When did people stop using the word ‘foxhole’ and start using the word ‘trench’ to refer to a ditch where soldiers hide? Which was more common in 1920: ‘strumpet,’ ‘harlot,’ or ‘hussy’? Google’s Ngram Viewer searches millions of books by publication date so that you can compare the usages of words and phrases and win arguments with copyeditors.
When I saw the first pass proofs for The Drunken Botanist, I resigned myself to the tedious task of double-checking the spellings of the countless scientific terms, brand names, foreign words, and proper nouns. These are all the words that a traditional spellchecker doesn’t correct. I found myself thinking, “I wish I could Google every word in this book.”
Then I realized that I could. The spellchecker built into Google Docs (found within Google Drive) uses Google’s search technology, which means that it will check the spelling of those obscure European dictators or brand names of defunct German liqueurs. It even uses the “Did you mean…” feature to suggest alternates if it thinks you used the wrong word.
I found thirty-eight errors in The Drunken Botanist, after it had already been through several rounds of copyediting and proofreading. Now I’ll never turn in a book without running it through Google first. Just upload or copy and paste your document (you might need to do it in batches) and the errors will be flagged automatically. One tip, learned the hard way: save everyone a lot of headaches and do it before you get to first pass pages.
I was getting ready to leave for a week’s worth of speaking engagements. I had dozens of emails containing travel details: flight and hotel confirmations, car rentals, and those random emails with last-minute updates, such as the cell phone number of the person who was picking me up at the airport. I thought, “There has to be an app for this.” In fact, there was.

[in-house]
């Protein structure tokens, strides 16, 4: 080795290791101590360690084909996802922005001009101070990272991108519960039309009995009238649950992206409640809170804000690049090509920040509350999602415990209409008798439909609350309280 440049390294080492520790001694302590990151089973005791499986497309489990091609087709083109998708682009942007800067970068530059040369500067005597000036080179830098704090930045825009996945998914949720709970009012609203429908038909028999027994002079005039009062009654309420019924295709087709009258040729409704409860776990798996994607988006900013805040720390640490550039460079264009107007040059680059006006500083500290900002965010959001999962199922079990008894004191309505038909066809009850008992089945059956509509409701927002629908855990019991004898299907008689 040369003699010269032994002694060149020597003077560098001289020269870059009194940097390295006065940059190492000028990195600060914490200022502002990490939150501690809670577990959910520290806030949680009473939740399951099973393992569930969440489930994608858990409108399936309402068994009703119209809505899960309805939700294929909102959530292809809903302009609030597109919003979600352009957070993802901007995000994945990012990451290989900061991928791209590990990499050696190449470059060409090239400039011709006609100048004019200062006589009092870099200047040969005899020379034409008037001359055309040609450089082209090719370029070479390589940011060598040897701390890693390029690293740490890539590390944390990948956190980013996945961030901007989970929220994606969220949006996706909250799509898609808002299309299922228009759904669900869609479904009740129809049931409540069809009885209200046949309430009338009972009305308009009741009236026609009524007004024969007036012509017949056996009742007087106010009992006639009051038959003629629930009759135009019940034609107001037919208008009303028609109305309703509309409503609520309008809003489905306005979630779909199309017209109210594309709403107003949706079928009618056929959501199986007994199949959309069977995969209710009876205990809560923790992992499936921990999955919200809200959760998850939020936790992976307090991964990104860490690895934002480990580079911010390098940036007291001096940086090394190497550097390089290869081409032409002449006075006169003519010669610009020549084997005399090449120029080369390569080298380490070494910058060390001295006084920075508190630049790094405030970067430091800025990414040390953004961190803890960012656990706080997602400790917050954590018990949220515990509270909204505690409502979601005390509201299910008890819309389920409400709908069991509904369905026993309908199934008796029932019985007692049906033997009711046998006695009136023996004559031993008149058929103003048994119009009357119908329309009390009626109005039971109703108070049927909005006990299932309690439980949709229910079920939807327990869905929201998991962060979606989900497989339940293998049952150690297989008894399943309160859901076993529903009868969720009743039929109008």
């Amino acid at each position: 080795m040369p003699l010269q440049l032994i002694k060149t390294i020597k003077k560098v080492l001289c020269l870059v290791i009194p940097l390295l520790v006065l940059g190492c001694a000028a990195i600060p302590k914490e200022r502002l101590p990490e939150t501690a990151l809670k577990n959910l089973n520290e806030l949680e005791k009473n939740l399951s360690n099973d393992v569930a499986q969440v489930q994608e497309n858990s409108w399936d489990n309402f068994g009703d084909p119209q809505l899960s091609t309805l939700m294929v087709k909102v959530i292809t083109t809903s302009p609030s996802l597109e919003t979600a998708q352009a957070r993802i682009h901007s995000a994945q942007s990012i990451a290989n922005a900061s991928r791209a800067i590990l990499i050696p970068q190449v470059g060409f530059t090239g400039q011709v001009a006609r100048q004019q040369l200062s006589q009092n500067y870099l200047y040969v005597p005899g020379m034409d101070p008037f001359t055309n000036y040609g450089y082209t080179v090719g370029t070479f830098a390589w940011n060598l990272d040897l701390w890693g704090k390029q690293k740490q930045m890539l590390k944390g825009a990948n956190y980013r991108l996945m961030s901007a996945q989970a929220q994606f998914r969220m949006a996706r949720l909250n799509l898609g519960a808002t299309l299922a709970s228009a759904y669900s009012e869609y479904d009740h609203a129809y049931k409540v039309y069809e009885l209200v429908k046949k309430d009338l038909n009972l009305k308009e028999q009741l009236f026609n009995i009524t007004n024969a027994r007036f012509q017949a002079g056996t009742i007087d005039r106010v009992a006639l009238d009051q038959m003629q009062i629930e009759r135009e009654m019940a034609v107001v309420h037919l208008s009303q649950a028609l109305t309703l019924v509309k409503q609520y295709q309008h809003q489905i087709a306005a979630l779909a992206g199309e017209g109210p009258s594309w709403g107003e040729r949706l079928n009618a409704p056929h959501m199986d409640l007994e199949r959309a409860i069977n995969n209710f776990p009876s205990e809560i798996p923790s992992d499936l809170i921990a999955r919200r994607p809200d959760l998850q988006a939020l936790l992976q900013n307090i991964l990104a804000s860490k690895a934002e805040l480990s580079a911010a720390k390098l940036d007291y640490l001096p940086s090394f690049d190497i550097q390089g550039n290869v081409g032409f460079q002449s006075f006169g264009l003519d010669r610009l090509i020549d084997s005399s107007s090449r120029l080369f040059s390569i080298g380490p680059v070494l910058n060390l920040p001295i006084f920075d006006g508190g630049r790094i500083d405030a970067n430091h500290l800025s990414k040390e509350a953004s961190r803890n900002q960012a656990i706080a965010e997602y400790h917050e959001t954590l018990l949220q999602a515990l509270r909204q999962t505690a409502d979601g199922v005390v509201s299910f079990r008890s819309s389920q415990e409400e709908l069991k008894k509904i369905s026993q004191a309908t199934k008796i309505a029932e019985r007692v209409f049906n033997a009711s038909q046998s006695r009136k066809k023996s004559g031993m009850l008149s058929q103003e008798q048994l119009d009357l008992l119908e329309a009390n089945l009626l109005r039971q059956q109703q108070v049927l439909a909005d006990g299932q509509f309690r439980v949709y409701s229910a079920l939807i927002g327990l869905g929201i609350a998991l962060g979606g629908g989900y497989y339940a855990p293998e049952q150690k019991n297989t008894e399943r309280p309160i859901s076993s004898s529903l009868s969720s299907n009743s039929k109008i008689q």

Forward your travel confirmations to TripIt and it will automatically build your itinerary. If it can’t understand an email you sent (such as the one that says, “When you get to the radio station, use the parking garage across the street and we will validate your parking”), it will keep that email for you, and before you leave for your trip, all you have to do is click on each one and tell TripIt where it goes.
The app makes it incredibly easy to call up driving directions, hit a button to dial the producer at the radio station, and track flight status. No more fumbling around with long itineraries in Word.
I’ve managed to persuade two publishers to give TripIt a try. My publicist has access to my itineraries and can update them in real time. I never travel without it.
I know an author who refused to go on another book tour that required the carrying around and submitting of paper receipts. I don’t dare refuse a book tour, but I secretly love him for taking a stand. The hours spent keeping track of receipts, taping them onto sheets of paper, entering the data into spreadsheets, and then, on the publisher’s side, double-checking them, do not help any of us write better books, much less publish and sell them.
My accountant told me about Expensify, which is now being used by large corporations as well as individual people like authors on tour. Connect your credit card to Expensify and it will grab every purchase you make, and categorize it by date and type of expense. All you have to do at the end of the book tour is to exclude the expenses that aren’t reimbursable (pedicures, tattoos, baked goods only available in Colorado and Washington), and your report is ready to submit. It will even allow you to annotate or split transactions, like that time your mother let you pay for dinner because you said, “Oh, please, my publisher’s paying for it,” even though they definitely were not.
To satisfy the accounting department, Expensify automatically generates lifelike receipts using the information from your credit card and attaches them to the report. And if you have paper receipts from cash transactions, or complex itemized hotel bills you need to submit, just snap a photo with Expensify’s app and it will get added to your report automatically.
I’ve talked one publisher into accepting Expensify reports and I’m about to go to work on another. This app also has features for tracking mileage and hours for client billing. Paper is beautiful, but expense reports are not.